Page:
[THEATRE: Preview] Les Liasons Dangereuses
Les Liasons Dangereuses
By Emma McManus
Scandal, manipulation, lust, love, sordid secret affairs, destruction of innocence, human cruelty, sexual politics and a delectably devilish pair at the centre of it all… Have I caught your attention? Written in 1782 by Choderlos de Laclos, Les Liaisons Dangereuses’ central themes still resonate today. The story was turned into a play by Christopher Hampton for the Royal Shakespeare Company in 1985, and has since been adapted into Academy Award winning film Dangerous Liaisons and the massive teen hit Cruel Intentions, which transports the story to an American high school.
The play centres around two rivals, Marquise de Merteuil and the Vicomte de Valmont, who will take to Sydney’s Wharf Theatre, brought to life by two of Australia’s finest actors Pamela Rabe and Hugo Weaving. Playing alongside them is an outstanding supporting cast including Justine Clarke and Heather Mitchell, under the direction of Sam Strong (Griffin Theatre), whose recent Sydney Festival production of The Boys was widely acclaimed.
James Mackay, who plays Le Chavalier Danceny (the music tutor who has an elicit affair with his student, the young CОcile de Volanges), tells me that the Sydney Theatre Company rendition has been “unhinged from its original context”. Rather than moving into a specific contemporary setting, the play has been carefully released from any confinements that the original setting created. MacKay explains, “It’s an incredibly specific world but [the story] could be happening anywhere at any time, and I think it’s really exciting because this production takes away a layer of distance between the audience and the play. There’s nowhere to hide with it, there’s no way that you can try to distance yourself from it by going, ‘Oh well they’re in corsets and wigs this is clearly 18th Century France so I don’t have to be affected by this, it’s irrelevant’. All of that has just been paired back, but without losing any of the elegance and beauty of the world. It’s a very clever trick actually, and it’s been done incredibly successfully”.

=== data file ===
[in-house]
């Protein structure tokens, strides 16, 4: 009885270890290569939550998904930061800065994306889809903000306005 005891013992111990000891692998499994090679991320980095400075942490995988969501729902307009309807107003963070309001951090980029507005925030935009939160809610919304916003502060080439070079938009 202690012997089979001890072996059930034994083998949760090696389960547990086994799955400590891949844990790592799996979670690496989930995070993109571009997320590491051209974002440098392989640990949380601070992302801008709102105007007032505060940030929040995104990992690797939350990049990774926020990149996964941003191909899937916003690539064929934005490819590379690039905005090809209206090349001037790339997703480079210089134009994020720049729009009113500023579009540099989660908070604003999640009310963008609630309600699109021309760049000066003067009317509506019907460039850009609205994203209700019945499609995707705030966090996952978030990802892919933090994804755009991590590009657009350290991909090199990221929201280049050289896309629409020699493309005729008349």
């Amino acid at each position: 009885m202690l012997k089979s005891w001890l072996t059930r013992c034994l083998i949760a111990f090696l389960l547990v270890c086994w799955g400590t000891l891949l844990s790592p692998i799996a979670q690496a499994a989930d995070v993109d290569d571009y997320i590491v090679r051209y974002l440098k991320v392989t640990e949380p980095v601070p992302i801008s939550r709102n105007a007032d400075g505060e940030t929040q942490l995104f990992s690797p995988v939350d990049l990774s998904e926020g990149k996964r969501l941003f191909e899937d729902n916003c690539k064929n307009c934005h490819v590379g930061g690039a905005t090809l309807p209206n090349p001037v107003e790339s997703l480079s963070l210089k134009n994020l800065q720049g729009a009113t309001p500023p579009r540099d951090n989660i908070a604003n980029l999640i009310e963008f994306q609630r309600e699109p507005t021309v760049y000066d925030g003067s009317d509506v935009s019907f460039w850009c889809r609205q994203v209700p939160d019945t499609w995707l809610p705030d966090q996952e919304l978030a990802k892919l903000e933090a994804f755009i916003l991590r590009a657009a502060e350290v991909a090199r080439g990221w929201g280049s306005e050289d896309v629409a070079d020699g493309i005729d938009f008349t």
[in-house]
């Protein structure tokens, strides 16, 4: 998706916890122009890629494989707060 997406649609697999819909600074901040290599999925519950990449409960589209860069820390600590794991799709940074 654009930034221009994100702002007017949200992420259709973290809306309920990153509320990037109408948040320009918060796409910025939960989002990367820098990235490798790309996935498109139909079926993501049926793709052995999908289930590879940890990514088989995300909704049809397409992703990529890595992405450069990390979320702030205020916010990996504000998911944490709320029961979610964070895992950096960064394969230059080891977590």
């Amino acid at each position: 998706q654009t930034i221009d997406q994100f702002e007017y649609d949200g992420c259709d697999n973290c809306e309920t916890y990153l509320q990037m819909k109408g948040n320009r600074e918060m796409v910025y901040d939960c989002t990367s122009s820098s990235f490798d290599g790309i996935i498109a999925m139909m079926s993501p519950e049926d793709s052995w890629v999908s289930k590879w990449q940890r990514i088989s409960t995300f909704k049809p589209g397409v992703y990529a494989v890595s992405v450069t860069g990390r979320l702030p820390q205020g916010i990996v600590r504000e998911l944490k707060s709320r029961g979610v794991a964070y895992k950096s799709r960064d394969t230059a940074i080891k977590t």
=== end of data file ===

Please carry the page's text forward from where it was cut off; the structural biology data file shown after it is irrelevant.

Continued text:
MacKay places the negotiation between the universal and the specific in the play as one of the productions biggest achievements. Explaining that “even though [the play] is pulled towards contemporary surroundings, all of those things about the Parisian world of the 18th Century, that set of manners and the importance of virtue, reputation and sin, and all of that stuff, which maybe isn’t as powerful a motivator socially in a contemporary setting, has been carried into this world”.
MacKay is no stranger to the play, having previously played Valmont – a devious schemer – at drama school (WAAPA). He speaks of the difficulty of ‘unlearning’ the play in relation to his new character, Danceny, who he sees as an innocent, in the truest sense of the word. “Because he’s so blind to a lot of it, you’ve got to find a way to express his ignorance of the schemes and the plans that are going on around him, without just simply appearing dumb. It’s a bit of a balancing act.”
MacKay’s enthusiasm is catching and when I ask him what he is most excited about coming up to opening night he immediately says, “It’s sold out! People are going to see it!” This is a genuinely exciting moment for any actor, especially after working in independent theatre, where “It’s a real battle to get people to come and see your show”. MacKay’s final musings turn to the show as a whole and the impending excitement of having an audience. “I’m excited to see what the final product is going to be because I think it’s going to be really thrilling, and I think it’s going to feel really dangerous, and I think it’s going to be a visceral trip for the audience… it’s an incredible cast and it’s a cast of people that I grew up seeing. I’ve seen all of these actors many times and it’s been an incredible treat to play with them in rehearsals. The thought of now getting on stage and doing it properly is, selfishly speaking, really exciting.”
What: Les Liaisons Dangereuses by Sam Strong
When: April 5 – June 9
Where: Sydney Theatre Company / Wharf 1 Hickson Rd, Walsh Bay
Posted: April 15th, 2012 under Arts, Arts - Interview, Brag 457 (April 9).
Tags: Emma McManus, Heather Mitchell, James Mackay, Justine Clarke, Les Liasons Dangereuses, Sam Strong, Sydney Theatre Company, The Brag